In 2012, a Frontline and Pro Publica investigation of the cell (or wireless) tower industry found that between 2003 and 2010 the average fatality rate for the US tower industry was more than 10 times greater than that of the construction industry. A January 6, 2014 story by KUOW reporter John Ryan about the death in January 2013 of tower climber Mike Rongey in Mount Vernon, Washington is a reminder that the industry remains extremely dangerous. It is also a reminder that the employers of the workers killed in these incidents may only be fined minimally and that the wireless service providers generating the work are rarely – if ever – cited for these accidents. In Mike Rongey’s case, the state has levied a penalty of $450 against the company that employed him.

According to the Wireless Estimator, a website that tracks communications tower industry news, in 2013, thirteen US cell tower workers died on the job. Add to these deaths the most recent such incident reported by the US Occupational Safety and Health Administration (OSHA): On November 22, 2013, a maintenance worker died in a fall from a communication tower in North Witchita, Kansas. Cell tower worker fatalities cited by the Wireless Estimator occurred all across the country, in Indiana, Massachusetts, Maryland, Mississippi, North Carolina, North Dakota, Oregon, Virginia and Washington. Most of these cases are still under federal OSHA or state investigation so full incident detail and penalty information is not yet available. However, in November OSHA issued a memorandum for its regional administrators calling the past few months’ rate of injury and fatalities in the cell tower industry “alarming.” The number of such incidents in 2013, OSHA noted in the memo, was more than the previous two years combined.

Mike Rongey’s employer, WS Consulting & Construction, has been fined $450 for violation of telecommunications industry general safety rules, specifically for violating fall protection standards – that is, not providing proper fall protection, explained Washington Department of Labor and Industries spokesperson Elaine Fischer.The penalty amount, Fischer explained, is calculated based not only on the type of violation involved, but also on the number of employees the company has, how many employees were exposed to the hazard that caused the injury or fatality, and the employer’s history of violations. That the incident caused a worker’s death does not determine the size of the fine, she explained. In Mike Rongey’s case, his employer is a very small company, and only one employee – Rongey – was exposed to the hazard, Fischer said. What caused the fall was equipment that was improperly installed not by WS Consulting & Construction, but by another company that is, according to Fischer, no longer in business. And neither Rongey’s employer nor the company that installed the faulty equipment owns or manages that cell tower or uses it to broadcast wireless signals.

A multi-layered industry

How the layers of contractors and subcontractors affect cell tower workers’ safety is of major concern to Wally Reardon, project coordinator for the Workers at Heights Safety and Health Initiative affiliated with the Occupational Health Clinical Center in Syracuse, New York. As Reardon explains, the carrier – in the case of the tower where Mike Rongey fell – might be Clearwire, which is now part of Sprint, or a company like AT&T, T-Mobile or Verizon. The company that owns the tower might also be a cellular service provider or telecommunications company such as Cox Communications, Time Warner or US Cellular. There are also companies that specialize in operating, building and leasing towers, as do Crown Castle (which owns the Mount Vernon, WA tower where Rongey fell), American Tower and SBA Communications, among many others.

In addition to complex layers of ownership, other companies, known in the industry as “turfers,” may be involved in managing these jobs. Turfers such as Bechtel and General Dynamics might hire other companies to do work in particular “market” or city, Reardon explains. If that company has too much work to complete on schedule, it might then subcontract out some of that work to another local company. The use of temporary workers to fill positions because of demands to upgrade infrastructure also adds to these layers, he noted.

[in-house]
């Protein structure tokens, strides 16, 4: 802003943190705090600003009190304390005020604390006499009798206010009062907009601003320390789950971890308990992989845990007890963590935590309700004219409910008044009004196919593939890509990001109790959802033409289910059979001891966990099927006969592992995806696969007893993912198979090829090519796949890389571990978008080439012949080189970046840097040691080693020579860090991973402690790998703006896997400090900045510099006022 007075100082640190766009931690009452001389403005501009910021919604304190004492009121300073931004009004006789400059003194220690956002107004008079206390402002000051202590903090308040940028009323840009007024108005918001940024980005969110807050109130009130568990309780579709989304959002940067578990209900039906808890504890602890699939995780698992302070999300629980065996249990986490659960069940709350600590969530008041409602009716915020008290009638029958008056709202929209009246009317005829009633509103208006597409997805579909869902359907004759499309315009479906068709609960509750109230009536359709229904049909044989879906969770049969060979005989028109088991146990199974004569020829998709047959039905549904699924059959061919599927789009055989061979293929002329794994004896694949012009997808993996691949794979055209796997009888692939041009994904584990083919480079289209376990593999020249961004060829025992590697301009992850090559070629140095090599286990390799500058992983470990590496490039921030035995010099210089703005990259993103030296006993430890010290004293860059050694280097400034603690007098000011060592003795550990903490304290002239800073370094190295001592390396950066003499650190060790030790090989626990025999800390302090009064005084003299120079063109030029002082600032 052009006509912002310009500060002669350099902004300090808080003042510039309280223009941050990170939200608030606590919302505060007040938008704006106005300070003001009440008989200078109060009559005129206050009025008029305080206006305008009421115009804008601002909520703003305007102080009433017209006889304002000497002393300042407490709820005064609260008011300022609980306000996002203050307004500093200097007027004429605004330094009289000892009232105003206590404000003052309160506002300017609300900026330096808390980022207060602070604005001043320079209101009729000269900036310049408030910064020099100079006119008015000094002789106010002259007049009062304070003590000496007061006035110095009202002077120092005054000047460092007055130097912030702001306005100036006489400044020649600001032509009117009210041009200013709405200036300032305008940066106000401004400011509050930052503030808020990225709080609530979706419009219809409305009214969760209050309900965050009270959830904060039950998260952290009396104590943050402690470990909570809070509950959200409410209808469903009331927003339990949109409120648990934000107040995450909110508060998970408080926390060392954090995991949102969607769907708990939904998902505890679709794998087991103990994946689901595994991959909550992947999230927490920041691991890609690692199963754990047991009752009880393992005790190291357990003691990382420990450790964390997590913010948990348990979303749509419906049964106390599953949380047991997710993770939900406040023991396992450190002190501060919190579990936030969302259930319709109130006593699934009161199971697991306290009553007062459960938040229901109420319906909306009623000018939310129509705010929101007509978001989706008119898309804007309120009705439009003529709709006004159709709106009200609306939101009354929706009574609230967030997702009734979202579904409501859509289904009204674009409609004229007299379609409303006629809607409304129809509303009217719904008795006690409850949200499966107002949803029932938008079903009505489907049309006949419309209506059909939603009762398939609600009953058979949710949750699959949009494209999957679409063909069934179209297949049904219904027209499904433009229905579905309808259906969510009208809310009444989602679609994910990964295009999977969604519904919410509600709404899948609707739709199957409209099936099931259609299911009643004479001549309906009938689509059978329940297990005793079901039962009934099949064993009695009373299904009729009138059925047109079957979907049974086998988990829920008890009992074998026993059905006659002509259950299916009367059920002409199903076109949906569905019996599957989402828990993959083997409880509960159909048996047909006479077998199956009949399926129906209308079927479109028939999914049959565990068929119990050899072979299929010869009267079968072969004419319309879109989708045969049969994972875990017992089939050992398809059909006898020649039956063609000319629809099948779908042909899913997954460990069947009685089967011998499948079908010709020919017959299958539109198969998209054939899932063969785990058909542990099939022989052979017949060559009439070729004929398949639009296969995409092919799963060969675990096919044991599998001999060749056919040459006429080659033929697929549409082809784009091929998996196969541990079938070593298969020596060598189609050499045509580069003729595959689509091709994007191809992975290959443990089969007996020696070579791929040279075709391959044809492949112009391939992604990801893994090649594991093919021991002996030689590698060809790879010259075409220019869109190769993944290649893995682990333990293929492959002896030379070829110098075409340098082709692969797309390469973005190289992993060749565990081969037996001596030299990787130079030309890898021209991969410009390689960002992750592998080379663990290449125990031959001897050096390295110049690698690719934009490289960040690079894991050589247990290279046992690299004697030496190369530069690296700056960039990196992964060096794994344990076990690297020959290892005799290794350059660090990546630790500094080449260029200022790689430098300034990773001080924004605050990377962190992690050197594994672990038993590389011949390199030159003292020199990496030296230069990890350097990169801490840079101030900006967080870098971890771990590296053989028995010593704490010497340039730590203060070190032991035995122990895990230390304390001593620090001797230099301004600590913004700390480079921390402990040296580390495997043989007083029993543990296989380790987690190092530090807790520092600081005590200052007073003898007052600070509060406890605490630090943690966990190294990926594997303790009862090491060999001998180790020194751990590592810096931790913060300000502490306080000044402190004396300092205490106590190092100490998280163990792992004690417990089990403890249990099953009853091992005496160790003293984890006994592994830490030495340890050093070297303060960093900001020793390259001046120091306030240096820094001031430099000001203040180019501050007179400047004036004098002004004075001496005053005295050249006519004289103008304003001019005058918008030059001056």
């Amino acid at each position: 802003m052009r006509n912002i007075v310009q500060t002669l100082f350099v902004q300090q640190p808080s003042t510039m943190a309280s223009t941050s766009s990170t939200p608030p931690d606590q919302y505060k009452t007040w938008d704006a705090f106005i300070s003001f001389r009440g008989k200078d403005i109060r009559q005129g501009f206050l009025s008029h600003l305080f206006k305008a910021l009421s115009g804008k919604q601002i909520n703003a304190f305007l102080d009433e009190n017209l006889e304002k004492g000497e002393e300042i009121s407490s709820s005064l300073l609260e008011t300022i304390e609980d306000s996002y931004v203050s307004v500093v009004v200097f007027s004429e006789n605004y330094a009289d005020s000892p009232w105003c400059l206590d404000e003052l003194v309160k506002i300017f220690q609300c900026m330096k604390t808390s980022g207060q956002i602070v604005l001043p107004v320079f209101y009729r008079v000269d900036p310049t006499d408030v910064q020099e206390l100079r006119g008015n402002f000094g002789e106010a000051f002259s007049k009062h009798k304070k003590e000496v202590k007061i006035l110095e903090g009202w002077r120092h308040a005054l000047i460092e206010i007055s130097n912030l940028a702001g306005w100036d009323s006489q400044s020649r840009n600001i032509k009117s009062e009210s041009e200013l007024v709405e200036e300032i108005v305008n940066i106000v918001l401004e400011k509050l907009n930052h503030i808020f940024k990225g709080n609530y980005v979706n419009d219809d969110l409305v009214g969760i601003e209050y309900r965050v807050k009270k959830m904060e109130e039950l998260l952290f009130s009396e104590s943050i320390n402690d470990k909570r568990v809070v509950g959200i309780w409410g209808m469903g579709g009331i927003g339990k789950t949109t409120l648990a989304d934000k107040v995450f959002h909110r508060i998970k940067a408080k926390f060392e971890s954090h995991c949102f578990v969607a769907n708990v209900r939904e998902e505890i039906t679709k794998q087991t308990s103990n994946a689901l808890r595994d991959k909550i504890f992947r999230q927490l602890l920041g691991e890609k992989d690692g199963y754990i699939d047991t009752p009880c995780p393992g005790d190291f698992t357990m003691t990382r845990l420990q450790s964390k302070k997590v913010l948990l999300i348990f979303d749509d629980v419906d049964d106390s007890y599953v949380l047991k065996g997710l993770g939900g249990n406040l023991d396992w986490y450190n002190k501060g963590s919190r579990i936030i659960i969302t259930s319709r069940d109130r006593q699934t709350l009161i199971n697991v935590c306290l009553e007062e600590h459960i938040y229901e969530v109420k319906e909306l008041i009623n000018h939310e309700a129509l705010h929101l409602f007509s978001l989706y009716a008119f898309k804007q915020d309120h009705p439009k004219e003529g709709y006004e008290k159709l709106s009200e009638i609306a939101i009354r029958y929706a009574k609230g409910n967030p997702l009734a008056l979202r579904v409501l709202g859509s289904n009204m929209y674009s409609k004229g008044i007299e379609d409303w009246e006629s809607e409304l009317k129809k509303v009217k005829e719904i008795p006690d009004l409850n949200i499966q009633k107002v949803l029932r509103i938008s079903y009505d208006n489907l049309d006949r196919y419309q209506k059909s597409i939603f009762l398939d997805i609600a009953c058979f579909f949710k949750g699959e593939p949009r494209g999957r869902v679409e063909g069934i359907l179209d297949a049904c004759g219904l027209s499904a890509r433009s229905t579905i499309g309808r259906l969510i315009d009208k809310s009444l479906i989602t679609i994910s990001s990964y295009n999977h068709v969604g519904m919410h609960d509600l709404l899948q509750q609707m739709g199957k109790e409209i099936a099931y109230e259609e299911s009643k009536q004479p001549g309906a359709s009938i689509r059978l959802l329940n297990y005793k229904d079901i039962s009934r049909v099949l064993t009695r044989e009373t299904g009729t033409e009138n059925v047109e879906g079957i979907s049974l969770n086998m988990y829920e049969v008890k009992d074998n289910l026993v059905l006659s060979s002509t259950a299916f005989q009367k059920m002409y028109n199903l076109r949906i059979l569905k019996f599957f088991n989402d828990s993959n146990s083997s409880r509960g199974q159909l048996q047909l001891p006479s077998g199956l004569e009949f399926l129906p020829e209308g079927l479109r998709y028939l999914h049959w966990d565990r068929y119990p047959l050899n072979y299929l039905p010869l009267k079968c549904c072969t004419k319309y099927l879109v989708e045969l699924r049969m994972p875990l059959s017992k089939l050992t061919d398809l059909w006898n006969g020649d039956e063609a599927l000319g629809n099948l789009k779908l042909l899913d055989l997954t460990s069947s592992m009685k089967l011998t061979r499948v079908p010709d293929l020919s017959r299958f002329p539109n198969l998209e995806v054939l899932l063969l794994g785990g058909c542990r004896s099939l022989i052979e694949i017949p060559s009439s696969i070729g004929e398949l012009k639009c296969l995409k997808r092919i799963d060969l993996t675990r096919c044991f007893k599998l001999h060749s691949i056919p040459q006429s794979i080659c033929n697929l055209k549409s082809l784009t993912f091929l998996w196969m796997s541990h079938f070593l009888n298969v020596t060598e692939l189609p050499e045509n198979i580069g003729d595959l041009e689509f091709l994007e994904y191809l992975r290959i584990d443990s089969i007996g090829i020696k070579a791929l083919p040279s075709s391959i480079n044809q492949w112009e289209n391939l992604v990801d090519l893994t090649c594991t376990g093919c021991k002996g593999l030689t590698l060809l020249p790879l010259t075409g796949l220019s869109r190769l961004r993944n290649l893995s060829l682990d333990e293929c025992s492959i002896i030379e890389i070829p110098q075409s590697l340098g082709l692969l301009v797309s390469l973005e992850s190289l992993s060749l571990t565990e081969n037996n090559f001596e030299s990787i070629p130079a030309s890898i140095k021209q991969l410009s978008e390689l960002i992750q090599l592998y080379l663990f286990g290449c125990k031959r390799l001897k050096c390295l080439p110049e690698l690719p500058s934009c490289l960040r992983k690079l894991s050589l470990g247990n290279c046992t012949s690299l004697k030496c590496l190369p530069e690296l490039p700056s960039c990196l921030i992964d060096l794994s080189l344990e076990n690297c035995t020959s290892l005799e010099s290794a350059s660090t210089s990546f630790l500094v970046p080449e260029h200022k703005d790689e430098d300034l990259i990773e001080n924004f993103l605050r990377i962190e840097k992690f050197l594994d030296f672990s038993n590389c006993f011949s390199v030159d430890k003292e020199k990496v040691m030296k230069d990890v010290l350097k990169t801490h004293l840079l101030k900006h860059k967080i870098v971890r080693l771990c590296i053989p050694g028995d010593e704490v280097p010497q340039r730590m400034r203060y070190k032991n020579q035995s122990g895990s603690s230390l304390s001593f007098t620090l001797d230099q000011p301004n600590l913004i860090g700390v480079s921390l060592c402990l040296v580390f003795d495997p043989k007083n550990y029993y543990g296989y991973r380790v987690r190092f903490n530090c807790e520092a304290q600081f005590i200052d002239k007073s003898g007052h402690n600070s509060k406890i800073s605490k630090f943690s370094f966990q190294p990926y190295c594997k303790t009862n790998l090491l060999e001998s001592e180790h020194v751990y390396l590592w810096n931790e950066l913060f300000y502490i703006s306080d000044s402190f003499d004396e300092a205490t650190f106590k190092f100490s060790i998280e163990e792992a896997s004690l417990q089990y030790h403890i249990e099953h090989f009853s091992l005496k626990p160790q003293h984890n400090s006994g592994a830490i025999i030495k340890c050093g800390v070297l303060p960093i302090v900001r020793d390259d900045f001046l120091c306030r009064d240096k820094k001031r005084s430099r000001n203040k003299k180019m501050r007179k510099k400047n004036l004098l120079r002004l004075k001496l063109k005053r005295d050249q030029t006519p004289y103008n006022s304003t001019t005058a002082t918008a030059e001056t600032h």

This concern was also voiced by OSHA in its November 2013 memo in which OSHA said it “is aware that there has been an acceleration in communication tower work during the past year due to cellular infrastructure upgrades, and the Agency is concerned about the possibility of future incidents.”

There are rigorous safety standards for all aspects of cell tower work, as there are for tower construction and engineering, Reardon explained. There are also safety checklists and procedures that workers are required to follow – but under the pressure to meet job deadlines, follow-through can be lacking, he said.

Exacerbating these issues in Reardon’s opinion is the lack of organized support for tower workers, most of whom are not represented by labor unions. Tower workers are often reluctant to raise safety issues with their bosses, he said, for fear of being “blacklisted” or not hired for future jobs. If companies throughout the cell tower supply-chain, particularly the large companies with large assets and brands, could be held accountable that “would improve safety 100 percent,” said Reardon.

OSHA does have the ability under certain circumstances to use its “Multi-Employer” policy in citing companies for health and safety violations. But as Deputy Assistant Labor Secretary Jordan Barab explained to Frontline in 2012, it’s generally used only when the companies have employees working on the site where the violations occurred. Asked on January 9, 2014, OSHA was not able to respond to The Pump Handle by deadline to say if it had progressed in addressing the issues related to multiple companies’ involvement in cell towers and the responsibility for the safety of work on the towers.

Washington State’s Department of Labor and Industries spokeswoman Elaine Fischer said that a hearing on Mike Rongey’s case was expected to begin the week of January 13th  and that Washington State is “preparing to adopt new cell tower specific regulations” that she expects will be released in 2014. Only two states, Michigan and North Carolina, currently have cell tower specific safety regulations. Among the issues the Washington regulations are expected to address are those related to multiple company responsibility, thermal radiation and self-rescue – the last being of particular concern to cell tower workers in remote locations.